From the campaign of John Bambenek for State Senate (52nd District)…
(DANVILLE) In town to support State Senate Candidate John Bambenek, the top Republican in the Illinois Senate is warning that 52nd District taxpayers will see significantly higher property taxes if Governor Quinn gets his proposed “cost shift” during a January lame duck session, as Democrats are planning.
Bambenek joined Senate Republican Leader Christine Radogno (R-Lemont) in sounding the alarm, saying that proposed pension “reform” measures may actually be more about raising money for expanded state programs and less about reforming or fixing the state’s massive unfunded pension liabilities.
“It’s encouraging to see that everyone finally understands that Illinois has a pension crisis. We have the worst-funded system in the nation. The payments that have to be made are crippling the state budget and crowding out spending in every area. The systems’ instability is further jeopardizing our jobs climate,” Bambenek said. “But we cannot allow Chicago Democrat leaders to push the state’s pension debt – debt that they racked up — onto local property taxpayers.”
Bambenek said he is opposed to the current plan that would raise local property taxes by shifting state costs to local school districts. The proposal would also shift costs to public universities and community colleges, resulting in tuition increases and cutbacks at the University of Illinois and other institutions.
“The University has been clear – if U of I is forced to take on additional costs, it will mean tuition will have to go up and cuts will have to be made,” Radogno said.
In public appearances – in Chicago –Governor Pat Quinn and House and Senate Democrat Leaders have all indicated that a vote on their proposed “cost shift” will most likely come in January, after the elections, during the lame duck legislative session.
Radogno warned she is seeing the same pattern develop this year that she saw two years ago, when Democrat candidates for the legislature pledged not to raise taxes and then just weeks after the election voted for a 67% income tax increase – the largest tax hike in state history.
“And now the Chicago Democrat leaders are pushing a proposal that would raise property taxes just weeks after the November elections. Remember the old saying, ‘fool me once, shame on you. Fool me twice, shame on me.’ I don’t want the taxpayers of the 52nd district to be fooled twice,” Radogno said.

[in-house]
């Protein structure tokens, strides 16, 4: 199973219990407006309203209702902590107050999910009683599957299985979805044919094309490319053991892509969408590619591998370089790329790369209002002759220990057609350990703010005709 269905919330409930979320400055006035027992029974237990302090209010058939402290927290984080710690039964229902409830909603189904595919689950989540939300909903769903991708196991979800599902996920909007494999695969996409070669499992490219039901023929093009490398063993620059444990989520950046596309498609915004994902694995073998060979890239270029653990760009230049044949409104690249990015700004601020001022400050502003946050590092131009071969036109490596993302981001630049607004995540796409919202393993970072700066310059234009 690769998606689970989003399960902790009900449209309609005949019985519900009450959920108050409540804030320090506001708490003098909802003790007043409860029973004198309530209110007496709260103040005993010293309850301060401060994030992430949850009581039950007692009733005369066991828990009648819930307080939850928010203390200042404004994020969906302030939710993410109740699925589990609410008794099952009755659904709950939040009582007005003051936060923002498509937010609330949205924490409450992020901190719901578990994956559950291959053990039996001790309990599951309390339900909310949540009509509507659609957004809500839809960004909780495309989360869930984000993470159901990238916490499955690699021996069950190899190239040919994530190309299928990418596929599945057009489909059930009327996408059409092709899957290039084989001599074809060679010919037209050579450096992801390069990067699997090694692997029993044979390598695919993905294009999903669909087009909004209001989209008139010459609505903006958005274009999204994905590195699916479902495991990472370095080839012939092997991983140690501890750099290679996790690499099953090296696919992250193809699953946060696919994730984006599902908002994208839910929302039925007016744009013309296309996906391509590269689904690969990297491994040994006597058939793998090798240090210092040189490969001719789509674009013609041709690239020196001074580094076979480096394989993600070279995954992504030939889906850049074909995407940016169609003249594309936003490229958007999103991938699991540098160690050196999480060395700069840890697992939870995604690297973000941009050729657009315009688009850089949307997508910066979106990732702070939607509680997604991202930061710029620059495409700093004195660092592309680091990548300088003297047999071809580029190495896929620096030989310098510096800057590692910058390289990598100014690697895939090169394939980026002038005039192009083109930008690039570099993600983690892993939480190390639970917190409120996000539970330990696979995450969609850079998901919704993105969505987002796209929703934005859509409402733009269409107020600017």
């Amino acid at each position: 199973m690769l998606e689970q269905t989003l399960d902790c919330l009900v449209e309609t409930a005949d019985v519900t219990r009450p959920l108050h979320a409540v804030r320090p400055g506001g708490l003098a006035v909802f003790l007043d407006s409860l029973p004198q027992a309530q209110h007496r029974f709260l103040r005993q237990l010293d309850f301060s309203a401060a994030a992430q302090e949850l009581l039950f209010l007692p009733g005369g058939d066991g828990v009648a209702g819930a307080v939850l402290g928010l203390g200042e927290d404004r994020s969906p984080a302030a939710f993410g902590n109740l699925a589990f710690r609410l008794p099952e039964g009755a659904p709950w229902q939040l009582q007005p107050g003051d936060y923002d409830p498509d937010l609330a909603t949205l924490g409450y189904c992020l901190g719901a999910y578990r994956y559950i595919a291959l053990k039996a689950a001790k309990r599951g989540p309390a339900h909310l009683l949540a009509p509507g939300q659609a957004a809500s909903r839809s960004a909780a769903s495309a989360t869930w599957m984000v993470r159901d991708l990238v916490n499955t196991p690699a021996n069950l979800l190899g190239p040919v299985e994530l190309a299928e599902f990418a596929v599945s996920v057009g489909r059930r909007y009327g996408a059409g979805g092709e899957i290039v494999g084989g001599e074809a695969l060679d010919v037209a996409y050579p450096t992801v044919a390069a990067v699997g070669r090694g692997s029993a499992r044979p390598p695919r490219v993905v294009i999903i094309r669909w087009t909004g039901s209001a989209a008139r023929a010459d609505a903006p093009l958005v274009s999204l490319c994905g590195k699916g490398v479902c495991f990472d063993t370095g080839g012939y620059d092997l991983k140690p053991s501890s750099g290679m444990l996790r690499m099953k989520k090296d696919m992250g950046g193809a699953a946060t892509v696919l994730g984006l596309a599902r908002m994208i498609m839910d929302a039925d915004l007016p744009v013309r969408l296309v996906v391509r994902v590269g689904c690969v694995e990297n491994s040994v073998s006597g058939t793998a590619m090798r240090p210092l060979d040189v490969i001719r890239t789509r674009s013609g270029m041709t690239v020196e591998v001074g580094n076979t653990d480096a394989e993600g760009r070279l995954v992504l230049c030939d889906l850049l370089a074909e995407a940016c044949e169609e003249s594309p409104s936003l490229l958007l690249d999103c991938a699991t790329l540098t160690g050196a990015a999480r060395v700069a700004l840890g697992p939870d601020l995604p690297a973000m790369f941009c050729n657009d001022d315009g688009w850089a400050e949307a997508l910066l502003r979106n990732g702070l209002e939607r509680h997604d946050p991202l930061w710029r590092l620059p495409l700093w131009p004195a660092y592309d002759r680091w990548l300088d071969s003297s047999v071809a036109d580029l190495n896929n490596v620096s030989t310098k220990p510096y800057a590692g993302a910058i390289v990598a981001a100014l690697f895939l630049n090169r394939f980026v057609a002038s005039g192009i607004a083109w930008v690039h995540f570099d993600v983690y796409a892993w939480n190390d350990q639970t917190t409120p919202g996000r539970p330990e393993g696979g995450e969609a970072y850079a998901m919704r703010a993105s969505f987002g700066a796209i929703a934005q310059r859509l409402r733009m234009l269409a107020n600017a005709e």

This year, she said, there is also a new twist and a new risk.
“Chicago legislators are fond of arguing that their school district covers a larger percentage of pension costs than downstate districts, but what they don’t mention is that when the entire system of funding schools is examined, the Chicago Public Schools may receive more than their fair share, even with the pension contribution factored in,” Radogno said.
Radogno explained that the antiquated state school aid formulas are already skewed to benefit Chicago by giving less weight to children in downstate school districts, than children in Chicago.
Radogno added that, as proposed, the argument that costs ought to be shifted to local school districts so they have a stake in holding down pension costs is fundamentally flawed because it is the legislature, not the school districts that determine pension benefits.
“It sounds good, but the fact of the matter is, pushing the costs onto local school districts and then leaving the legislature in control of setting benefits is just an invitation for disaster,” Radogno said. “It means politicians in Springfield continue to dole out benefits – and stick property taxpayers here and across the state with the bill. It means a property tax increase in downstate and suburban communities. It means a property tax hike everywhere but Chicago.”
Bambenek said, “Senator Mike Frerichs voted for the 67% income tax increase and every family in this district is feeling the effects. Their tax increase is taking $7 billion from the pockets of taxpayers, forcing businesses to run for the borders, and killing the jobs climate in border communities like Danville.
“We certainly cannot afford the property tax hike those same politicians are planning for January,” he concluded.